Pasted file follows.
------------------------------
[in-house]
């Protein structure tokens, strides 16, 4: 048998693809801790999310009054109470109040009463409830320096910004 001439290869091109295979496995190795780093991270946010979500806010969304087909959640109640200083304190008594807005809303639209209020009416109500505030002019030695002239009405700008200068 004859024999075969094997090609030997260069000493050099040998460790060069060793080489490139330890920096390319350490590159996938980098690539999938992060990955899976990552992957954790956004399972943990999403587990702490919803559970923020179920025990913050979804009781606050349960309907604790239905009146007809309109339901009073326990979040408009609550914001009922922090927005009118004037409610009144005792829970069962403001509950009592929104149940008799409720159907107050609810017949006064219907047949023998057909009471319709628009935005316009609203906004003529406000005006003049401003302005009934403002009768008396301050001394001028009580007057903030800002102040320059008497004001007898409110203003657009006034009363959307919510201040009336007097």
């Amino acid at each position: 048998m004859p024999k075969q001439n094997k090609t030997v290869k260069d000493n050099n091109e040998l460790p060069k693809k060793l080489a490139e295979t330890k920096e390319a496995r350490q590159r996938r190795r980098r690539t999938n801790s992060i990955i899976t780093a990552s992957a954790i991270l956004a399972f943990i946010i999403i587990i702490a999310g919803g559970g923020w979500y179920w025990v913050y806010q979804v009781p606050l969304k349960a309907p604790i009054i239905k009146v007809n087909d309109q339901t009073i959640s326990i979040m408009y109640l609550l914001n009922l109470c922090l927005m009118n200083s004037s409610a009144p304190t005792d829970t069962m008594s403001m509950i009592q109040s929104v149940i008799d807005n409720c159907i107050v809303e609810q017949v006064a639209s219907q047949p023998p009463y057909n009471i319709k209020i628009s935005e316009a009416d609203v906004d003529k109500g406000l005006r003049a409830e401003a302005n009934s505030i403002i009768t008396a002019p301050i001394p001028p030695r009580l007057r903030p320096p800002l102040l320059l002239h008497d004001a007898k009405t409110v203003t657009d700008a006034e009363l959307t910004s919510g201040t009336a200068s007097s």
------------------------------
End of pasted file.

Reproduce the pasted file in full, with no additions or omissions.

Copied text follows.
[in-house]
């Protein structure tokens, strides 16, 4: 048998693809801790999310009054109470109040009463409830320096910004 001439290869091109295979496995190795780093991270946010979500806010969304087909959640109640200083304190008594807005809303639209209020009416109500505030002019030695002239009405700008200068 004859024999075969094997090609030997260069000493050099040998460790060069060793080489490139330890920096390319350490590159996938980098690539999938992060990955899976990552992957954790956004399972943990999403587990702490919803559970923020179920025990913050979804009781606050349960309907604790239905009146007809309109339901009073326990979040408009609550914001009922922090927005009118004037409610009144005792829970069962403001509950009592929104149940008799409720159907107050609810017949006064219907047949023998057909009471319709628009935005316009609203906004003529406000005006003049401003302005009934403002009768008396301050001394001028009580007057903030800002102040320059008497004001007898409110203003657009006034009363959307919510201040009336007097």
């Amino acid at each position: 048998m004859p024999k075969q001439n094997k090609t030997v290869k260069d000493n050099n091109e040998l460790p060069k693809k060793l080489a490139e295979t330890k920096e390319a496995r350490q590159r996938r190795r980098r690539t999938n801790s992060i990955i899976t780093a990552s992957a954790i991270l956004a399972f943990i946010i999403i587990i702490a999310g919803g559970g923020w979500y179920w025990v913050y806010q979804v009781p606050l969304k349960a309907p604790i009054i239905k009146v007809n087909d309109q339901t009073i959640s326990i979040m408009y109640l609550l914001n009922l109470c922090l927005m009118n200083s004037s409610a009144p304190t005792d829970t069962m008594s403001m509950i009592q109040s929104v149940i008799d807005n409720c159907i107050v809303e609810q017949v006064a639209s219907q047949p023998p009463y057909n009471i319709k209020i628009s935005e316009a009416d609203v906004d003529k109500g406000l005006r003049a409830e401003a302005n009934s505030i403002i009768t008396a002019p301050i001394p001028p030695r009580l007057r903030p320096p800002l102040l320059l002239h008497d004001a007898k009405t409110v203003t657009d700008a006034e009363l959307t910004s919510g201040t009336a200068s007097s």